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G ☺ ☺ D BLUE: Major Anthony W. Rudolph

MajorAnthonyWRudolph 600(Just as a neighborhood should not be judged by the actions of a few bad apples, neither should law enforcement agencies. In partnership with the new Community Police Relations Project, The New Tri-State Defender's "Good Blue" column spotlights law enforcement officers who do it right. This week's focus is on Major Anthony W. Rudolph of the Memphis Police Department.)

During an event with security at its most heightened point, this week's Good Blue officer was cool as the other side of the pillow.

It was the NCAA Men's Basketball South Regional Championship at the FedExForum and nearby Beale Street was in full swing. Basketball fans packed Handy Park before the championship game between Florida University and Dayton University. Children ran in all four directions.

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Remembering Marvin Gaye

marvingay 600Twenty years ago this week R&B music suffered a great loss as singer Marvin Gaye was killed by his father in April of 1984. Never has one artist had such a profound influence on R&B music and the other artists who created it.

Amazingly, when I hear Marvin's music today, it still strikes a chord. Not only with me, but with a lot of us. It's totally mind-blowing that "What's Going On" has the same meaning and impact for me as if it was written today. Although years past and time changes, things really remain the same.

News flash: the world was not perfect back in 1971. The issues of that day have not been resolved. There's still mothers crying and senseless killings all over our country. Somewhere in the world there are still senseless wars in progress as we speak. But it took a special person to be able to put those kinds of issues in the form of a song and create something that would make a person really pay attention some 30 years later.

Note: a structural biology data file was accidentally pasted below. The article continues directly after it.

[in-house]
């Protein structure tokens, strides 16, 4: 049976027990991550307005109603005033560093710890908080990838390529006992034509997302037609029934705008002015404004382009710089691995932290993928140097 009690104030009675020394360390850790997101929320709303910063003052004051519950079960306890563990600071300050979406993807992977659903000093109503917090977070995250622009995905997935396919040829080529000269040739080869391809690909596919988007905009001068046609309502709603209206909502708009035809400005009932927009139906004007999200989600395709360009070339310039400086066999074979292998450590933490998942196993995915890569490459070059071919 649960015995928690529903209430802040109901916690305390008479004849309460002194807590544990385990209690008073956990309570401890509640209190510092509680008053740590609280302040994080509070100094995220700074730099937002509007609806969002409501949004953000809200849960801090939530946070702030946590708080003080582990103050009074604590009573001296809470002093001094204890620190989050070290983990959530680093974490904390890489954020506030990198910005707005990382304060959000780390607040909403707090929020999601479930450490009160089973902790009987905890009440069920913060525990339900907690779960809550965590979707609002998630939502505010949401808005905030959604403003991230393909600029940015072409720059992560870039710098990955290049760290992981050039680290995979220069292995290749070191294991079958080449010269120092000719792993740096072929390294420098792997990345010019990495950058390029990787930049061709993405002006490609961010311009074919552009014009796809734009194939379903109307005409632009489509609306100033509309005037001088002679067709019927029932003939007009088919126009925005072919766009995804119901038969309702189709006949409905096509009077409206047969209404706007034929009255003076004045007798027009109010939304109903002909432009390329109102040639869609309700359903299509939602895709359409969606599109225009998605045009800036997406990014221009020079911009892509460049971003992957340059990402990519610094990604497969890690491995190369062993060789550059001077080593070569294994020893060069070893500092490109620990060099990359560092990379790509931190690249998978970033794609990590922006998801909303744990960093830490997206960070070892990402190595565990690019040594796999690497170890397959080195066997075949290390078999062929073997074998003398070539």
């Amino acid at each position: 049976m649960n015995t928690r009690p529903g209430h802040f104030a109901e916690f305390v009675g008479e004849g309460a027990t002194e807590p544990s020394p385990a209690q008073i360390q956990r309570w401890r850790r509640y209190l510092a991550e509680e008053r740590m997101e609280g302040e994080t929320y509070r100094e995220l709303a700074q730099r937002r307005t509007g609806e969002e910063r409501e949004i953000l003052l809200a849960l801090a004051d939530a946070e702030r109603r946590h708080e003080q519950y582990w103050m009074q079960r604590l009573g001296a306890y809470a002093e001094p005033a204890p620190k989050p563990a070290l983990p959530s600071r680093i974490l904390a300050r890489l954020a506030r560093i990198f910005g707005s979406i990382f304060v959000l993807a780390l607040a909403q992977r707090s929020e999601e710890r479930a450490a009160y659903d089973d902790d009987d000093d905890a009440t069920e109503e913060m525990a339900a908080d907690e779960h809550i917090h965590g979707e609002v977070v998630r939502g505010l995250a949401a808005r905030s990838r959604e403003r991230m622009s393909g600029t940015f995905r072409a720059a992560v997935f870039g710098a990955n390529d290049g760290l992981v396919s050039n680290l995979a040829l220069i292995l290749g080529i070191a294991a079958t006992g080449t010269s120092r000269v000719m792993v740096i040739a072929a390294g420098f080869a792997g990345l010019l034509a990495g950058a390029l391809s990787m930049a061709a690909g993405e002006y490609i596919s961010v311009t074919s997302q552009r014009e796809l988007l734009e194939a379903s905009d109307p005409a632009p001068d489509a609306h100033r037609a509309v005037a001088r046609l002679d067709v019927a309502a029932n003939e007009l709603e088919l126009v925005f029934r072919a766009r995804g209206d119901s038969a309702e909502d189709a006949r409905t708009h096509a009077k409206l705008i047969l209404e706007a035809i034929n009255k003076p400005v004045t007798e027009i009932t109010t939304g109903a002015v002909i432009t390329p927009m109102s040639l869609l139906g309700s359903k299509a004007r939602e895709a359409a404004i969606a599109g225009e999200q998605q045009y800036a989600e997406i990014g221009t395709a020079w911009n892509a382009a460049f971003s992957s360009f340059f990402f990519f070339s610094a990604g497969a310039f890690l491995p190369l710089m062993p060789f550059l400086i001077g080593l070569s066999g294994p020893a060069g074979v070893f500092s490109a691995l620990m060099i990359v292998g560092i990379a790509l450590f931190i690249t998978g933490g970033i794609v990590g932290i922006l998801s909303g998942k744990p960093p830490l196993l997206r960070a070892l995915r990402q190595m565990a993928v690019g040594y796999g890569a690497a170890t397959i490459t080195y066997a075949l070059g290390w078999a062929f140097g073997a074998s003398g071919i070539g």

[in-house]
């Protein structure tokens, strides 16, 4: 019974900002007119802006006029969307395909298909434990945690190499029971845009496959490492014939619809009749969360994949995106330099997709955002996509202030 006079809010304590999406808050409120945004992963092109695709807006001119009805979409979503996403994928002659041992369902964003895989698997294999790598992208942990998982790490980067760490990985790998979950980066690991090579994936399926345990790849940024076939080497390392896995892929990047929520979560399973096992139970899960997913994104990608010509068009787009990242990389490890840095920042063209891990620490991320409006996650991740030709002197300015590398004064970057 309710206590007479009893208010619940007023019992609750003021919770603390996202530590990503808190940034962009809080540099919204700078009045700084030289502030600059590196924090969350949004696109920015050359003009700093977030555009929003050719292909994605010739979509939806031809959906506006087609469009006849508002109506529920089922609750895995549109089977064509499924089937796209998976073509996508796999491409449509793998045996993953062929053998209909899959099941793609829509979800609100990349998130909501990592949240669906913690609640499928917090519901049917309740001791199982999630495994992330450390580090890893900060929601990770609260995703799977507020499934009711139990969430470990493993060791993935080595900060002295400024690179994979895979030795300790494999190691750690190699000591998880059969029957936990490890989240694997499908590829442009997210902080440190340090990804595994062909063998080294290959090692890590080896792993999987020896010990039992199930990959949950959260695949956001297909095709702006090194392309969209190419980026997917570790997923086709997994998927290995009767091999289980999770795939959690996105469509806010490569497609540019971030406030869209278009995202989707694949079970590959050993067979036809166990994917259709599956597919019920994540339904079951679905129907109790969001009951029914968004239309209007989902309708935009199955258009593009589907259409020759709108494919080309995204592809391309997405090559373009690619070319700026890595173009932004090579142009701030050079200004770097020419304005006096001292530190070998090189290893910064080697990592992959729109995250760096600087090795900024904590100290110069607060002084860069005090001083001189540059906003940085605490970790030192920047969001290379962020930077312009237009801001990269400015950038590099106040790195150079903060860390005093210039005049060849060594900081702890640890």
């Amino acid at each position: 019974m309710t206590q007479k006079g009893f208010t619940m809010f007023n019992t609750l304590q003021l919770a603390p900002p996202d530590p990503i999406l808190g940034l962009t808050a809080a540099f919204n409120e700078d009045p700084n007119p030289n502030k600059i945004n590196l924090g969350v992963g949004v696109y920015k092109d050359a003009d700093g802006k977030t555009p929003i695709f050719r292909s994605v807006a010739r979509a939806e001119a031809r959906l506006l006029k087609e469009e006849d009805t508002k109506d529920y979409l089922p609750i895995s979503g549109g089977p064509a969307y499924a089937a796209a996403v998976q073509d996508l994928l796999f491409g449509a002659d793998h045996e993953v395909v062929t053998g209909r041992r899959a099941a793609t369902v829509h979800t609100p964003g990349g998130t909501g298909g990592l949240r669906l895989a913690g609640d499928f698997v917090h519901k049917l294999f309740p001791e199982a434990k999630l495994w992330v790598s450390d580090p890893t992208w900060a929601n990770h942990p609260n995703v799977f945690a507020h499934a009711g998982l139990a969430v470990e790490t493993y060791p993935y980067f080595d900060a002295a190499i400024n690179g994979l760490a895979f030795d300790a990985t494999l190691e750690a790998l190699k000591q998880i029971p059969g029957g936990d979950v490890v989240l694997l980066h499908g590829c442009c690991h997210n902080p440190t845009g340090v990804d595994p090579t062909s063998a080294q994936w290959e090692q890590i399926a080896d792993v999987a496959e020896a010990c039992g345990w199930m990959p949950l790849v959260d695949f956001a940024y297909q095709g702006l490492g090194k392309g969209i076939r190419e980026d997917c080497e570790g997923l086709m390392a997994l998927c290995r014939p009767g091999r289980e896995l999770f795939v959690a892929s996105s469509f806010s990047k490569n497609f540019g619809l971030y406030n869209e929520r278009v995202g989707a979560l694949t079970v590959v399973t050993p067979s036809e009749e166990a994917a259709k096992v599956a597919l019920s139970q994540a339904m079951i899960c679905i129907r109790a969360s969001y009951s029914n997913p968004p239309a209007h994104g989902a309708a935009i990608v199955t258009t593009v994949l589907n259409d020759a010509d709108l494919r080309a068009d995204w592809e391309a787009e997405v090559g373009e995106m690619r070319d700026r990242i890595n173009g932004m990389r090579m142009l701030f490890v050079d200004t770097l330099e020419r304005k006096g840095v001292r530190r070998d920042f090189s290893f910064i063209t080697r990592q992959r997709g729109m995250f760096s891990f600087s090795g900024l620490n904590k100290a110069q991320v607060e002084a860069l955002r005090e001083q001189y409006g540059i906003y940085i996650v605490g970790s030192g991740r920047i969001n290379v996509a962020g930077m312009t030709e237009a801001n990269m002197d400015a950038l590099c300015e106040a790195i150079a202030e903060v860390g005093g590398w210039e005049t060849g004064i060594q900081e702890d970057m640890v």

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Task Force of ministers to address Stand Your Ground laws

RBHolmes 600WASHINGTON, D.C. – The Rev. R.B. Holmes, a civil rights leader and pastor of the Bethel Missionary Baptist Church in Tallahassee, Fla., is heading up a task force of 40 ministers to undertake a 12-point action plan to revitalize the black community, taking on issues ranging from the repeal of controversial “Stand Your Ground” laws to supporting Historically Black Colleges and Universities.

Holmes made the announcement here last week at a news conference at the National Press Club.

“In our 12 Point Action Plan, we will take the leadership to save our boys and girls, to build schools in our own neighborhoods, to repeal and repair ‘Stand Your Ground’ laws across America, to support historically Black colleges and universities, and the importance of business ownership and the significance of marriage and the family,” said Holmes.

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New Pew poll confirms Americans ready to end war on drugs

cocaine 600A new national survey released Wednesday by the Pew Research Center reveals that a broad majority of Americans are ready to significantly reduce the role of the criminal justice system in dealing with people who use drugs.

Among the key findings of the report:

More than six in ten Americans (63 percent) say that state governments moving away from mandatory prison terms for drug law violations is a good thing, while just 32 percent say these policy changes are a bad thing. This is a substantial shift from 2001 when the public was evenly divided (47 percent good thing vs. 45 percent bad thing). The majority of all demographic groups, including Republicans and Americans over 65 years old, support this shift.

 

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CFPB turns its attention to payday lending

CharleneCrowell 600Last week, the Consumer Financial Protection Bureau (CFPB) focused on those little loans that come with triple-digit lending rates – payday loans.

The CFPB's public forum in Nashville coincided with the Bureau's release of a new research report. After analyzing 11 months of borrowing at 12 million storefront locations, CFPB's findings again confirm that the industry relies not on individual borrowers' ability to quickly repay, but on their inability to repay, resulting in individual borrowers taking out many loans each year.

In other words, the business model for payday lending is a debt trap. With numerous storefronts often concentrated in communities of color, many consumers are drawn in by convenient locations and promises of quick cash with no credit checks. All too often, borrowers discover that the terms of the small dollar loan cause even more financial stress and deepening debt.

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